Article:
One prediction was that spikes generated in the apical tuft, which do not propagate to the soma for the same reasons illustrated in the video for more apical oblique branches, could propagate more effectively to the soma and axon if paired with synaptic depolarization of more proximal apical branches. This prediction was tested and confirmed experimentally, leading to the hypothesis that CA1 dendrites may operate as coincidence detectors of synaptic input from the enthorhinal cortex, which contacts on the apical tuft branches) and CA3, which contacts more proximal apical branches (Jarsky et al., 2005).
Another prediction was that placing large synapses near the ends of dendrites—as would be needed to compensate for their longer distance from the axon and therefore greater electrotonic attenuation—would result in very small numbers of synapses triggering dendritic spikes, because of the high input impedance at the end of dendrites.
We thought this would be unlikely, so we tested this prediction and indeed found no evidence for larger synapses near the end of dendritic branches (Katz et al., 2009). This work highlighted the importance of understanding the distribution of synapses in the dendrites precisely, which motivated (in part) our current array tomography studies.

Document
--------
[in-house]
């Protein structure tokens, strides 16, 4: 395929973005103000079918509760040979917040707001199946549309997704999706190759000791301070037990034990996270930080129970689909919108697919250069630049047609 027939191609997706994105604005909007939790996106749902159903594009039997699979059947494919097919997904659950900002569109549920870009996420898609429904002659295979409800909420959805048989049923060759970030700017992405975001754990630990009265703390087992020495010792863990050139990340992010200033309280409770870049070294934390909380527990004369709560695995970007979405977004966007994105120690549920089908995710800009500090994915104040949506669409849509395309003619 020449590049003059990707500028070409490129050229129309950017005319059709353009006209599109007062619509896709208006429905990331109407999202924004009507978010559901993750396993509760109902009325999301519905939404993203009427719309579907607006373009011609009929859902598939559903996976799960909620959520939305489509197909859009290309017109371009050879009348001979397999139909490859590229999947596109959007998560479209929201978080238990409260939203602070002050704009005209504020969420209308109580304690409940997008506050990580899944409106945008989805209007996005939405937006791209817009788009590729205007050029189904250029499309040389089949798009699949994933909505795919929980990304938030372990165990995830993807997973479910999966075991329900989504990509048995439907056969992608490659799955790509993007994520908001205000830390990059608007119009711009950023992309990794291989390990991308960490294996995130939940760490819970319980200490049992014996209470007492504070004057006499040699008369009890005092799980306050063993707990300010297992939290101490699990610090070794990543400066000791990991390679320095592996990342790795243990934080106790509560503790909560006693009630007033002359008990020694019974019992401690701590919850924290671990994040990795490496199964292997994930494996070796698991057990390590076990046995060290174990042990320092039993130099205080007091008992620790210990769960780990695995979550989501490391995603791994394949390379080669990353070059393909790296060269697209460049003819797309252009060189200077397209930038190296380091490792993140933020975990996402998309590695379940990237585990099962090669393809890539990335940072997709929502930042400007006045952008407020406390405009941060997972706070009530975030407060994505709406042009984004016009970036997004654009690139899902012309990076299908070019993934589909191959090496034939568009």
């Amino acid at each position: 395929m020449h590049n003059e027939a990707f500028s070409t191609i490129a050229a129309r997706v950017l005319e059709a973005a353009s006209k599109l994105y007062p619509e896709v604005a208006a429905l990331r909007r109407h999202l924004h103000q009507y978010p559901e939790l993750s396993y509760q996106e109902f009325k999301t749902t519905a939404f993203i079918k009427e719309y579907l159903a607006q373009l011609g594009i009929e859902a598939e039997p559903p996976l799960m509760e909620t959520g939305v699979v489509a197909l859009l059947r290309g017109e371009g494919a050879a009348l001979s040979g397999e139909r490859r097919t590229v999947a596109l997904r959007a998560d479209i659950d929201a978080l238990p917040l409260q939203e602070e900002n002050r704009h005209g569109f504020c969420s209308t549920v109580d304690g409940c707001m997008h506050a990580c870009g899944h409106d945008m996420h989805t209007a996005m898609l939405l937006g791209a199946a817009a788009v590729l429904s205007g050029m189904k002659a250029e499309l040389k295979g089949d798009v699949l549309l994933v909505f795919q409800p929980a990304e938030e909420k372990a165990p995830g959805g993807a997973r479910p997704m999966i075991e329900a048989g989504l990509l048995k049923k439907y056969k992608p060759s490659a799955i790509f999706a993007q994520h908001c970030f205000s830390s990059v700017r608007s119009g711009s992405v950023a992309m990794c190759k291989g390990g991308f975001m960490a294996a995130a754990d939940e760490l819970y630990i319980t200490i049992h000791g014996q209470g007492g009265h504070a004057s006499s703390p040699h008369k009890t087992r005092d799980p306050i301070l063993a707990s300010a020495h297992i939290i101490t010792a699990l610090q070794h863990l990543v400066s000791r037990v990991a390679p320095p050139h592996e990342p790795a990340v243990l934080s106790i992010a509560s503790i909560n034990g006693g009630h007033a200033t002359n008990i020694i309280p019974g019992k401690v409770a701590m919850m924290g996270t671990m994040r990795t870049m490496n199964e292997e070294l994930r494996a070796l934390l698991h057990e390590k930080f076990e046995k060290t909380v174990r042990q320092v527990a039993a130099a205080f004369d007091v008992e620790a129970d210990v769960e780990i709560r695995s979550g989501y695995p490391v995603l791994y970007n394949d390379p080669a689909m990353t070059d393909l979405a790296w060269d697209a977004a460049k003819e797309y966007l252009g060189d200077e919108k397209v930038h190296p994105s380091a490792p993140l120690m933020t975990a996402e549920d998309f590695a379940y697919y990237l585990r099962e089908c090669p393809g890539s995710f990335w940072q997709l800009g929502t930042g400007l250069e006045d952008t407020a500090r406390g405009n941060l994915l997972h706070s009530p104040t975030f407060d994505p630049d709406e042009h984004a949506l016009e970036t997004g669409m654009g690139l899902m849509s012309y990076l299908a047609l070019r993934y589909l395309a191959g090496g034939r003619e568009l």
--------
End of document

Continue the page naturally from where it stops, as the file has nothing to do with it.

What is the function of dendritic spikes?
In the work discussed above, the focus is on Na-dSpikes as events that ultimately promote action potential firing in the axon. Although these spikes likely lower the threshold for action potential firing, their contribution to axonal spiking is limited by the brief duration of the Na-dSpike and their tendency to fail to propagate actively all the way from their site of origin in the dendrites to the action potential initiation zone in the axon. By comparison, Ca-dSpikes and NMDA-dSpikes are much longer lasting, and therefore they are expected to contribute more to action potential firing than Na-dSpikes do. For instance we have shown that Ca-dSpikes can trigger bursts of action potential in CA1 pyramidal neurons (Golding et al., 1999). The contribution of NMDA-dSpikes to action potential firing in CA1 pyramidal neurons remains unclear.
Another important function of dSpikes is the induction of synaptic plasticity, such as long-term potentiation (LTP). For instance, we have shown that dSpikes alone can provide the postsynaptic depolarization necessary for the induction of LTP at both Schaffer collateral and perforant path synapses onto CA1 dendrites (Golding et al., 2002; Remy and Spruston, 2007). Though the relative contributions of Na-, Ca-, and NMDA-dSpikes to LTP induction remains uncertain, we have shown the dSpikes are more powerful triggers of LTP than bAPs (Hardie et al., 2010). This controversial view of LTP has been presented in two review articles (Lisman and Spruston, 2005, 2010). No doubt, more data will emerge that will help to clarify the relative contributions of bAPs and dSpikes to the induction of LTP at the many types of synapses and various conditions in the brain during which synaptic plasticity occurs.